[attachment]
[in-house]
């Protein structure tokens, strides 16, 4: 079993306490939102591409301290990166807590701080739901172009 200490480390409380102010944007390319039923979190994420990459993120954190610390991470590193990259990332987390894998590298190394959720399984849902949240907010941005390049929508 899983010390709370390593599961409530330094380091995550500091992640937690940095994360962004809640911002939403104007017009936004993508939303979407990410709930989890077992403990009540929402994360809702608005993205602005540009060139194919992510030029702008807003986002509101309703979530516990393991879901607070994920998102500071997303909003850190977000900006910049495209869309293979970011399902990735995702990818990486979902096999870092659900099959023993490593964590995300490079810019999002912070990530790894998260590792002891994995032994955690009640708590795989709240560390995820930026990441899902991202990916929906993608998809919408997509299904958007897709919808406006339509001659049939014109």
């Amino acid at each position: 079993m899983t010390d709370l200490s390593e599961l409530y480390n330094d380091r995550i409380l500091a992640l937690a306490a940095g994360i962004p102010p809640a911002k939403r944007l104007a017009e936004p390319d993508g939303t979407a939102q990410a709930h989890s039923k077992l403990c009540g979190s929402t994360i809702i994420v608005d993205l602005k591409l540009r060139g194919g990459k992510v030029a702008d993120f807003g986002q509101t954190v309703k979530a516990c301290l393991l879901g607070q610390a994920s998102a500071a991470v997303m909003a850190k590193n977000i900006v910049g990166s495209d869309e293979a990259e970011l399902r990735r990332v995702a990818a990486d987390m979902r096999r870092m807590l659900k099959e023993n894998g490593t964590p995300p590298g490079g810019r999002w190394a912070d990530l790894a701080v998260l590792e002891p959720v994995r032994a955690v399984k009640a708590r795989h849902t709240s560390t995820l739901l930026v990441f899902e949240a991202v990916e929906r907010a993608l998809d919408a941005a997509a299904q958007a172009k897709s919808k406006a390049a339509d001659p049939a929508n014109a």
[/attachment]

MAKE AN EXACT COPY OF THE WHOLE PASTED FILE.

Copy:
[in-house]
């Protein structure tokens, strides 16, 4: 079993306490939102591409301290990166807590701080739901172009 200490480390409380102010944007390319039923979190994420990459993120954190610390991470590193990259990332987390894998590298190394959720399984849902949240907010941005390049929508 899983010390709370390593599961409530330094380091995550500091992640937690940095994360962004809640911002939403104007017009936004993508939303979407990410709930989890077992403990009540929402994360809702608005993205602005540009060139194919992510030029702008807003986002509101309703979530516990393991879901607070994920998102500071997303909003850190977000900006910049495209869309293979970011399902990735995702990818990486979902096999870092659900099959023993490593964590995300490079810019999002912070990530790894998260590792002891994995032994955690009640708590795989709240560390995820930026990441899902991202990916929906993608998809919408997509299904958007897709919808406006339509001659049939014109």
């Amino acid at each position: 079993m899983t010390d709370l200490s390593e599961l409530y480390n330094d380091r995550i409380l500091a992640l937690a306490a940095g994360i962004p102010p809640a911002k939403r944007l104007a017009e936004p390319d993508g939303t979407a939102q990410a709930h989890s039923k077992l403990c009540g979190s929402t994360i809702i994420v608005d993205l602005k591409l540009r060139g194919g990459k992510v030029a702008d993120f807003g986002q509101t954190v309703k979530a516990c301290l393991l879901g607070q610390a994920s998102a500071a991470v997303m909003a850190k590193n977000i900006v910049g990166s495209d869309e293979a990259e970011l399902r990735r990332v995702a990818a990486d987390m979902r096999r870092m807590l659900k099959e023993n894998g490593t964590p995300p590298g490079g810019r999002w190394a912070d990530l790894a701080v998260l590792e002891p959720v994995r032994a955690v399984k009640a708590r795989h849902t709240s560390t995820l739901l930026v990441f899902e949240a991202v990916e929906r907010a993608l998809d919408a941005a997509a299904q958007a172009k897709s919808k406006a390049a339509d001659p049939a929508n014109a």